French Ad Man Levy Hangs On as Publicis CEO for Three More Years

Publicis Groupe SA Chief Executive Officer Maurice Levy again delayed his long-mooted departure from the French advertising company, saying he will stay at least three more years after the management team was reshuffled.

Levy, 72, said in May his CEO mandate at the world’s third-largest advertiser ran through 2015 and that he would outline succession plans this month, yet Publicis today said he would stay until at least 2017. Chief Operating Officer Jean-Yves Naouri, who had been tipped as a possible successor, has been dropped from the management board.

Changes to the executive team come after Publicis’s planned $35 billion merger with peer Omnicom Group Plc was abandoned in May when Levy and Omnicom CEO John Wren clashed over how to run the combined entity.

Doubts about who would take the place of Levy have lingered for several years, with even the debonair Frenchman expressing a desire to retire at times. “If the Omnicom deal had gone ahead there would’ve been a bit more succession planning with regards to Levy’s own position,” said Alex DeGroote, a media analyst at Peel Hunt in London. “They’ve got to reinstate their story to the investment community and to their own staff and clients.”

Publicis’s planned merger with Omnicom, which would have created the world’s largest advertising company, was seen as Levy’s legacy to the company. Disputes over key management roles as well as tax and regulatory hurdles caused the merger to collapse almost a year after it was toasted with champagne on the Champs Elysees.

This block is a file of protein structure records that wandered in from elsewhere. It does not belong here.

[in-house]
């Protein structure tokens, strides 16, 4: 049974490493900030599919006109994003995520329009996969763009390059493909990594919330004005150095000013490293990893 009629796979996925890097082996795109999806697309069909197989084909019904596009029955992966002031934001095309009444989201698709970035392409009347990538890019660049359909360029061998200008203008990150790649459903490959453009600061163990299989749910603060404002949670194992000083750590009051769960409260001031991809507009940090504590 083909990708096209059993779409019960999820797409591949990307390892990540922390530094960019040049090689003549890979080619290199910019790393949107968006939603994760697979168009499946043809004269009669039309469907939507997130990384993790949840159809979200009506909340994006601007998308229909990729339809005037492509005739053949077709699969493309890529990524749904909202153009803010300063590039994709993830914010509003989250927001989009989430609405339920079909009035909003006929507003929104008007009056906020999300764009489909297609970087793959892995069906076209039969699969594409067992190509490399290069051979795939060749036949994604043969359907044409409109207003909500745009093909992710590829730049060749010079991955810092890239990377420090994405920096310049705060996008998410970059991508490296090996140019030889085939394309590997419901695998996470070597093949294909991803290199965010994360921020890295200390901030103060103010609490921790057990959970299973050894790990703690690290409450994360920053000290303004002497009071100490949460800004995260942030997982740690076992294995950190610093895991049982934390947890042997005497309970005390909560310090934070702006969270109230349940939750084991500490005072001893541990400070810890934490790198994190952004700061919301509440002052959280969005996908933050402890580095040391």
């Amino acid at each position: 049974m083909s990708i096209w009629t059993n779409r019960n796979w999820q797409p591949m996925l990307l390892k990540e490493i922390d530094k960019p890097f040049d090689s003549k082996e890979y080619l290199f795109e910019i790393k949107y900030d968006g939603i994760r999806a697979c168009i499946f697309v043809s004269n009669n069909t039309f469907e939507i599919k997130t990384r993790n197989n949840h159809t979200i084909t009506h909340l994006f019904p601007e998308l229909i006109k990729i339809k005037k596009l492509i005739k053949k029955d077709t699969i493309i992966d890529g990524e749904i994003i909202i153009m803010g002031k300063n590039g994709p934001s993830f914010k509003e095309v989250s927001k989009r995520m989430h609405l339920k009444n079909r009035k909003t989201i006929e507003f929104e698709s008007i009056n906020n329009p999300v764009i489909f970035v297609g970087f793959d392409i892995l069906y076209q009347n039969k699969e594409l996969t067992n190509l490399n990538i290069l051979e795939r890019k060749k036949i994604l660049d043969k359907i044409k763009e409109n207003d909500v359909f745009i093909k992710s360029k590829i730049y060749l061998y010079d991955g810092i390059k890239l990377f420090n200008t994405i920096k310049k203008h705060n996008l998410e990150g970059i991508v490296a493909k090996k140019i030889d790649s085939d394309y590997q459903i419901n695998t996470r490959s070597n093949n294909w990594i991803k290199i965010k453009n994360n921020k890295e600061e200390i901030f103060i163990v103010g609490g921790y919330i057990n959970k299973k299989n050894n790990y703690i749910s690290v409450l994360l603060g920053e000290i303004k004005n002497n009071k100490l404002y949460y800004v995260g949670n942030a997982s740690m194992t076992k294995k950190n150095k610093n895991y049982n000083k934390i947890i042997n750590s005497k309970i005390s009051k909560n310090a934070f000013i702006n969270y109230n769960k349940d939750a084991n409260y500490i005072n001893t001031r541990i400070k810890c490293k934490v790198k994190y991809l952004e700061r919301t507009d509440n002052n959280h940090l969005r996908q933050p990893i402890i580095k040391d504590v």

New Team

The shares rose 0.5 percent to 56.67 euros at 4:49 p.m. in Paris, giving the company a market value of 12.4 billion euros ($16 billion).

A new management team installed at Publicis will add top executives from the company’s agencies, including Starcom MediaVest Group CEO Laura Desmond, ZenithOptimedia CEO Steve King, Publicis Worldwide CEO Arthur Sadoun and the chief strategist of the group, Rishad Tobaccowala.

“We can read this as a change in strategy to say ‘Look, we are doing something’ after a first half that was disappointing and a weaker performance,’” said Ian Whittaker, a media analyst at Liberum in London.

Kevin Roberts, a member of the management board and chief of Publicis’s Saatchi & Saatchi Worldwide unit, will also end his term of office the same time as Levy.

Transition

Levy led Publicis into the digital age, as advertising went from spreads in newspapers and magazines to digital pop-ups and banner ads on the Web. He oversaw acquisitions of Internet advertising firms with the purchases of Digitas, LBi International and Razorfish, and pushed the company to new business in emerging markets.

Levy’s verbal sparring in the press with WPP Plc CEO Martin Sorrell was the talk of the ad industry for years. Sorrell leads the world’s largest advertising company.

“It’s difficult to believe that Maurice will not continue to exert significant influence or even control over the complex of committees,” Sorrell said today. “After all Publicis and Levy go together like strawberries and cream, or maybe more like a baguette and cheese.”

In July, Publicis reported sales that missed analysts’ estimates while Omnicom had the fastest growth in more than two years, underscoring the difficulties facing the French ad company since the collapse of the $35 billion combination. Levy likened the deal’s failure to a breakup that’s preferable to a messy divorce.

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